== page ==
No lights, no baubles, no decorations: Apple's designers tackle the Christmas Tree

Referred to as a "seasonal landmark," previous designers of the Claridge's Hotel tree include Dolce & Gabbana and Burberry

No lights, no baubles, no decorations: Apple's designers tackle the Christmas Tree

The tree has no ornaments or decoration of any kind, in keeping with Apple's minimalist style [Claridge's]

Claridge’s Hotel in Mayfair, London, has a long history of employing some of the biggest names in fashion to add a sense of unique – and expensive – style to its annual Christmas tree. In the past, the pine tree has been decorated by the likes of Dolce & Gabbana, Burberry’s Christopher Bailey, and John Galliano, and not Claridge’s has employed one of the world’s most celebrated product designers to dress its tree – only to see him leave it entirely bare.

Jony Ive, the British product designer whose minimalist approach is credited with helping to make Apple the tech giant it is today, and Marc Newson, Apple’s industrial designer, were tasked with coming up with a concept for the 2016 tree in the luxury hotel. But instead of decking the halls and shining up some new baubles in the shape of Steve Jobs’ pensive head, the duo opted to create a “magical experience” in the lobby instead.

[Claridge's]

For their installation, Ive and Newson filled the hotel’s iconic entrance with four-metre-high light boxes that display black and white images of snow-coated silver birch trees, with real versions of the tree placed in front of the murals. These around surround by painstakingly arranged pile sof artificial snow, with larger pine trees filling up the foreground.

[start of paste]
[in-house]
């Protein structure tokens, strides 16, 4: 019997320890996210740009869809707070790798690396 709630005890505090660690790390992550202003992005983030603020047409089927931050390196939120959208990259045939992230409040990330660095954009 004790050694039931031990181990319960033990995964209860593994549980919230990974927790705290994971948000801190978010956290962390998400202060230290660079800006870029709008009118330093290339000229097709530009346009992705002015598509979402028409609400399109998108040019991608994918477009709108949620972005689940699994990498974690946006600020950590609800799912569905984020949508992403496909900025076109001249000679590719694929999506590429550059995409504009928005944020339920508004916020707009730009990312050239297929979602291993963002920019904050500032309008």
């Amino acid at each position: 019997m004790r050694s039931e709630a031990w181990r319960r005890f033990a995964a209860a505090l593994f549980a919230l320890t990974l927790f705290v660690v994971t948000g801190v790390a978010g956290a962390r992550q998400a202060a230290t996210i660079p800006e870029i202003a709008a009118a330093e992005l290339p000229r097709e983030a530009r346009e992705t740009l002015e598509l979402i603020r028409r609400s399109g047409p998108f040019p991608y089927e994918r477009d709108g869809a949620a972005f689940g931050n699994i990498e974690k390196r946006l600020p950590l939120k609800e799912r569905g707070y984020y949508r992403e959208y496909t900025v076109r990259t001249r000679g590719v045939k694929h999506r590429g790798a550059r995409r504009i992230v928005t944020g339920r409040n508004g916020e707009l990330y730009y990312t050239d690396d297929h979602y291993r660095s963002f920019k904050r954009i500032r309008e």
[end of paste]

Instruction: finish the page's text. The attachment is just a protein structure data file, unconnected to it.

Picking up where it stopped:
Working with British set designer Michael Howells, the design team have filled the foyer with mood lighting designed to simulate the passage of day to night, along with bird calls from dawn until twilight. A metre-tall sapling is illuminated in a corner, something the designers describe as being “symbolic of the future.”

“There are few things more pure and beautiful than nature, so that was our starting point, layering various iterations of organic forms with technology,” the designers said of their work. “Our aim was to create an all-enveloping experience that celebrates our enormous respect for tradition while recognising our excitement about the future and things to come.”

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